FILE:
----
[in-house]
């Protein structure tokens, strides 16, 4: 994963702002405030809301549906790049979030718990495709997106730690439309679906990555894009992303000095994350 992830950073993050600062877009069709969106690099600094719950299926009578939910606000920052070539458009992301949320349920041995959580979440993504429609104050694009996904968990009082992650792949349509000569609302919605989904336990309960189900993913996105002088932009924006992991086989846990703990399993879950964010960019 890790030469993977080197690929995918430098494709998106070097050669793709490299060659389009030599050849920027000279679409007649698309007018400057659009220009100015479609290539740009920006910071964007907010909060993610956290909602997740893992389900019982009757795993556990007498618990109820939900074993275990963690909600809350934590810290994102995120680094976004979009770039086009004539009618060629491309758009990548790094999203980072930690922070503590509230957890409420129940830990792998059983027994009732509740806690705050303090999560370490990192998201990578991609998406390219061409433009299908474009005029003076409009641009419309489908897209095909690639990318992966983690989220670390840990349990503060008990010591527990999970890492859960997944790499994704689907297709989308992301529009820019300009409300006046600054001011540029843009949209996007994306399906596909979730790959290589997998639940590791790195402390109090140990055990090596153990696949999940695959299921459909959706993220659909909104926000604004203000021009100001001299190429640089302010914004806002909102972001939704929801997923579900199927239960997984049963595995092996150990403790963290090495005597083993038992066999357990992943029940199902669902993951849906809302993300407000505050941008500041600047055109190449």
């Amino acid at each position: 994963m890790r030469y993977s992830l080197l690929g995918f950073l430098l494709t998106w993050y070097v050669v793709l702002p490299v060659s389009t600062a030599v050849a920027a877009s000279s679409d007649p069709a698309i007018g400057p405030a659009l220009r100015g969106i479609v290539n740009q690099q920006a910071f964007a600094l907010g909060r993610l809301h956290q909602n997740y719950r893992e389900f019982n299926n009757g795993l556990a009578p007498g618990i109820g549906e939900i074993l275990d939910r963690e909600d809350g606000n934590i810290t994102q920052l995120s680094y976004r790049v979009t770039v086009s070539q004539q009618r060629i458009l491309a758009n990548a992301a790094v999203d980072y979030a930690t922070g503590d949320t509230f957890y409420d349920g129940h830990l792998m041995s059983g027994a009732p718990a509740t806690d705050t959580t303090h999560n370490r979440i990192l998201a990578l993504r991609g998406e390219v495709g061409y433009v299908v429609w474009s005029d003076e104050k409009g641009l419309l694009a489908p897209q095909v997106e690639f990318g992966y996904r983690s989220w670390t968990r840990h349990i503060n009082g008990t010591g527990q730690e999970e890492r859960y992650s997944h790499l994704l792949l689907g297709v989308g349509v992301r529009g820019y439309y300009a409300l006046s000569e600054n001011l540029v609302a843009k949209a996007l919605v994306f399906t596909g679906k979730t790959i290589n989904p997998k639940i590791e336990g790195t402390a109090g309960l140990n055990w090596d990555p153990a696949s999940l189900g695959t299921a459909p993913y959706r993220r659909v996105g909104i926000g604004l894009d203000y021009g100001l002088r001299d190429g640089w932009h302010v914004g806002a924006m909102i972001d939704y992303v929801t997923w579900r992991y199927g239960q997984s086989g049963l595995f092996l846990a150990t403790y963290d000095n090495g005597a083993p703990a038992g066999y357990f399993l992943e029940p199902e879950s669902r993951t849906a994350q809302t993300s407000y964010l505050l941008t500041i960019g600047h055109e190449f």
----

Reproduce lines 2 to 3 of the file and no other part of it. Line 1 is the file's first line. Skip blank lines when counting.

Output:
């Protein structure tokens, strides 16, 4: 994963702002405030809301549906790049979030718990495709997106730690439309679906990555894009992303000095994350 992830950073993050600062877009069709969106690099600094719950299926009578939910606000920052070539458009992301949320349920041995959580979440993504429609104050694009996904968990009082992650792949349509000569609302919605989904336990309960189900993913996105002088932009924006992991086989846990703990399993879950964010960019 890790030469993977080197690929995918430098494709998106070097050669793709490299060659389009030599050849920027000279679409007649698309007018400057659009220009100015479609290539740009920006910071964007907010909060993610956290909602997740893992389900019982009757795993556990007498618990109820939900074993275990963690909600809350934590810290994102995120680094976004979009770039086009004539009618060629491309758009990548790094999203980072930690922070503590509230957890409420129940830990792998059983027994009732509740806690705050303090999560370490990192998201990578991609998406390219061409433009299908474009005029003076409009641009419309489908897209095909690639990318992966983690989220670390840990349990503060008990010591527990999970890492859960997944790499994704689907297709989308992301529009820019300009409300006046600054001011540029843009949209996007994306399906596909979730790959290589997998639940590791790195402390109090140990055990090596153990696949999940695959299921459909959706993220659909909104926000604004203000021009100001001299190429640089302010914004806002909102972001939704929801997923579900199927239960997984049963595995092996150990403790963290090495005597083993038992066999357990992943029940199902669902993951849906809302993300407000505050941008500041600047055109190449």
């Amino acid at each position: 994963m890790r030469y993977s992830l080197l690929g995918f950073l430098l494709t998106w993050y070097v050669v793709l702002p490299v060659s389009t600062a030599v050849a920027a877009s000279s679409d007649p069709a698309i007018g400057p405030a659009l220009r100015g969106i479609v290539n740009q690099q920006a910071f964007a600094l907010g909060r993610l809301h956290q909602n997740y719950r893992e389900f019982n299926n009757g795993l556990a009578p007498g618990i109820g549906e939900i074993l275990d939910r963690e909600d809350g606000n934590i810290t994102q920052l995120s680094y976004r790049v979009t770039v086009s070539q004539q009618r060629i458009l491309a758009n990548a992301a790094v999203d980072y979030a930690t922070g503590d949320t509230f957890y409420d349920g129940h830990l792998m041995s059983g027994a009732p718990a509740t806690d705050t959580t303090h999560n370490r979440i990192l998201a990578l993504r991609g998406e390219v495709g061409y433009v299908v429609w474009s005029d003076e104050k409009g641009l419309l694009a489908p897209q095909v997106e690639f990318g992966y996904r983690s989220w670390t968990r840990h349990i503060n009082g008990t010591g527990q730690e999970e890492r859960y992650s997944h790499l994704l792949l689907g297709v989308g349509v992301r529009g820019y439309y300009a409300l006046s000569e600054n001011l540029v609302a843009k949209a996007l919605v994306f399906t596909g679906k979730t790959i290589n989904p997998k639940i590791e336990g790195t402390a109090g309960l140990n055990w090596d990555p153990a696949s999940l189900g695959t299921a459909p993913y959706r993220r659909v996105g909104i926000g604004l894009d203000y021009g100001l002088r001299d190429g640089w932009h302010v914004g806002a924006m909102i972001d939704y992303v929801t997923w579900r992991y199927g239960q997984s086989g049963l595995f092996l846990a150990t403790y963290d000095n090495g005597a083993p703990a038992g066999y357990f399993l992943e029940p199902e879950s669902r993951t849906a994350q809302t993300s407000y964010l505050l941008t500041i960019g600047h055109e190449f």